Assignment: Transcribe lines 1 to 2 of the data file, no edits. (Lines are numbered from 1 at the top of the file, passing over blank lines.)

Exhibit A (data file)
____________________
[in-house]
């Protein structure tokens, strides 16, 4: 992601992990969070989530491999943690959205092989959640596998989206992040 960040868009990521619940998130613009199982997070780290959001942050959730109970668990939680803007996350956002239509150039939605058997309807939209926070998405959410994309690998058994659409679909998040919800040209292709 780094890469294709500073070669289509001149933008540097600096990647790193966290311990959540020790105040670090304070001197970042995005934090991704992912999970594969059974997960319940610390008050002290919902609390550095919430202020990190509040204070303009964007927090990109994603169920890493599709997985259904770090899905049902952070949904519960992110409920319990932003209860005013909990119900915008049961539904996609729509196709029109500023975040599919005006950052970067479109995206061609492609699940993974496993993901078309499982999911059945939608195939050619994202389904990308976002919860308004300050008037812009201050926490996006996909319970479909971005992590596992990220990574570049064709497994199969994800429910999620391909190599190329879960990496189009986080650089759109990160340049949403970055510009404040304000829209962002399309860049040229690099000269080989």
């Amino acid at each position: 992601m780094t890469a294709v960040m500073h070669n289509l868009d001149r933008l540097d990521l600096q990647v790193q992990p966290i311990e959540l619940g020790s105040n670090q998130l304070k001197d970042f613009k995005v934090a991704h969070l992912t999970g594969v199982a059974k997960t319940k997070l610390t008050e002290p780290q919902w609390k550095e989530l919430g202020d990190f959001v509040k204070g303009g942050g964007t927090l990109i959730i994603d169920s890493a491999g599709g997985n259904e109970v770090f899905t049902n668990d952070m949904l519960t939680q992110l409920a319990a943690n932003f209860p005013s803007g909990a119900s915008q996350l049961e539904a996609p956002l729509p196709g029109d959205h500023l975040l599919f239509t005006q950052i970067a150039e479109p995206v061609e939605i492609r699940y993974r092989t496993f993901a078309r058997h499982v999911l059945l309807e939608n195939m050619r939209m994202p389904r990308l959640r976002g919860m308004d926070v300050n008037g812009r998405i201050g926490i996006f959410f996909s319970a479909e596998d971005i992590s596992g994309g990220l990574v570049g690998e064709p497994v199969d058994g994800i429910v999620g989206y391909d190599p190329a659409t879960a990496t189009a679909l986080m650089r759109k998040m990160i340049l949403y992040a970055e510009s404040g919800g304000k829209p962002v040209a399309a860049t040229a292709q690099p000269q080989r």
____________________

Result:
[in-house]
């Protein structure tokens, strides 16, 4: 992601992990969070989530491999943690959205092989959640596998989206992040 960040868009990521619940998130613009199982997070780290959001942050959730109970668990939680803007996350956002239509150039939605058997309807939209926070998405959410994309690998058994659409679909998040919800040209292709 780094890469294709500073070669289509001149933008540097600096990647790193966290311990959540020790105040670090304070001197970042995005934090991704992912999970594969059974997960319940610390008050002290919902609390550095919430202020990190509040204070303009964007927090990109994603169920890493599709997985259904770090899905049902952070949904519960992110409920319990932003209860005013909990119900915008049961539904996609729509196709029109500023975040599919005006950052970067479109995206061609492609699940993974496993993901078309499982999911059945939608195939050619994202389904990308976002919860308004300050008037812009201050926490996006996909319970479909971005992590596992990220990574570049064709497994199969994800429910999620391909190599190329879960990496189009986080650089759109990160340049949403970055510009404040304000829209962002399309860049040229690099000269080989």